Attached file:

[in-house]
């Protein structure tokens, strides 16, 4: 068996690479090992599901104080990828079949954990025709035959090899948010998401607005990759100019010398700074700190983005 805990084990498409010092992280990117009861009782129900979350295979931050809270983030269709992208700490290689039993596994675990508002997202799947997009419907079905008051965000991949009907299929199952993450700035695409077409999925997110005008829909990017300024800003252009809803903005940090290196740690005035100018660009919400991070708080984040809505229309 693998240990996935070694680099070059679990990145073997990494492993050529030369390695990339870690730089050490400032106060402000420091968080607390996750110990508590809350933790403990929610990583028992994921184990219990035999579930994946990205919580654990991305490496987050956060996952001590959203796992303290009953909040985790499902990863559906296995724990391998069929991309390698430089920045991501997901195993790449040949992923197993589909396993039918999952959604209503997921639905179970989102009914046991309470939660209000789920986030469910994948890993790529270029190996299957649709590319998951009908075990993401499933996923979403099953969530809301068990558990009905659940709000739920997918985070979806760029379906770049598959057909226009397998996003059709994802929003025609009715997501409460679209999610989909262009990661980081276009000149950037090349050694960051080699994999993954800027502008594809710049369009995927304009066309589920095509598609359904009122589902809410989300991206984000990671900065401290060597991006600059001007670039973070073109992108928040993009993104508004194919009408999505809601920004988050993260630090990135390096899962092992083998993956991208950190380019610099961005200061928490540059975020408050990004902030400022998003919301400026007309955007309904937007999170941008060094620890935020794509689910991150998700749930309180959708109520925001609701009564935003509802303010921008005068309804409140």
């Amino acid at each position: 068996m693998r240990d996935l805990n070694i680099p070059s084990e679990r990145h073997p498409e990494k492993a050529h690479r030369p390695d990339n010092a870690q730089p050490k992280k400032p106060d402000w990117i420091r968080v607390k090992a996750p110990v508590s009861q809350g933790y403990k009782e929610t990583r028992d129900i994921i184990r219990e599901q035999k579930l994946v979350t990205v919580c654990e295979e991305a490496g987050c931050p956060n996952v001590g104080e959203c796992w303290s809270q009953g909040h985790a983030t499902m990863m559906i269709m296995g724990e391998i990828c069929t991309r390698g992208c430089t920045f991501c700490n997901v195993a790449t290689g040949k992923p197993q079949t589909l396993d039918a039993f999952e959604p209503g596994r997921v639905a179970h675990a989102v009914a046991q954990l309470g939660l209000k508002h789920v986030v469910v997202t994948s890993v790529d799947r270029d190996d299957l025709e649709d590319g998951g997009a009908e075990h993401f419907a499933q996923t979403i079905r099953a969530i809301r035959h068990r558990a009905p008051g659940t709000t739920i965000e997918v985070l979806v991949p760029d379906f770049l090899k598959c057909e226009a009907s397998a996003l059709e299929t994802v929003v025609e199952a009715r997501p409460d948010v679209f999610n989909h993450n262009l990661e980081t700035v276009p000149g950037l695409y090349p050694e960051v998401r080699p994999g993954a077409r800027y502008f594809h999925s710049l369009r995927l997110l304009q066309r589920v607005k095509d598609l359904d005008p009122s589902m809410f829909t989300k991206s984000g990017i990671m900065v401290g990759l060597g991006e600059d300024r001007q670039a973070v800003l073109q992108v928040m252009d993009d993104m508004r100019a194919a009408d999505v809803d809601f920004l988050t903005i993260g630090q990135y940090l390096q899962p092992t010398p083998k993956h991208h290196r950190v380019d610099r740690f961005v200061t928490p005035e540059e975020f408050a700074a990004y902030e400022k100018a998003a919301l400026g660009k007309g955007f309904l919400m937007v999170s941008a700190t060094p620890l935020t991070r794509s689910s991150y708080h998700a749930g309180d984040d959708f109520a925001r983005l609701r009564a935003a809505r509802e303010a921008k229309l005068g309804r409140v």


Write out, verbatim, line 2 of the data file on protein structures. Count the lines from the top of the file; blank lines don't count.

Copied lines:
């Protein structure tokens, strides 16, 4: 068996690479090992599901104080990828079949954990025709035959090899948010998401607005990759100019010398700074700190983005 805990084990498409010092992280990117009861009782129900979350295979931050809270983030269709992208700490290689039993596994675990508002997202799947997009419907079905008051965000991949009907299929199952993450700035695409077409999925997110005008829909990017300024800003252009809803903005940090290196740690005035100018660009919400991070708080984040809505229309 693998240990996935070694680099070059679990990145073997990494492993050529030369390695990339870690730089050490400032106060402000420091968080607390996750110990508590809350933790403990929610990583028992994921184990219990035999579930994946990205919580654990991305490496987050956060996952001590959203796992303290009953909040985790499902990863559906296995724990391998069929991309390698430089920045991501997901195993790449040949992923197993589909396993039918999952959604209503997921639905179970989102009914046991309470939660209000789920986030469910994948890993790529270029190996299957649709590319998951009908075990993401499933996923979403099953969530809301068990558990009905659940709000739920997918985070979806760029379906770049598959057909226009397998996003059709994802929003025609009715997501409460679209999610989909262009990661980081276009000149950037090349050694960051080699994999993954800027502008594809710049369009995927304009066309589920095509598609359904009122589902809410989300991206984000990671900065401290060597991006600059001007670039973070073109992108928040993009993104508004194919009408999505809601920004988050993260630090990135390096899962092992083998993956991208950190380019610099961005200061928490540059975020408050990004902030400022998003919301400026007309955007309904937007999170941008060094620890935020794509689910991150998700749930309180959708109520925001609701009564935003509802303010921008005068309804409140």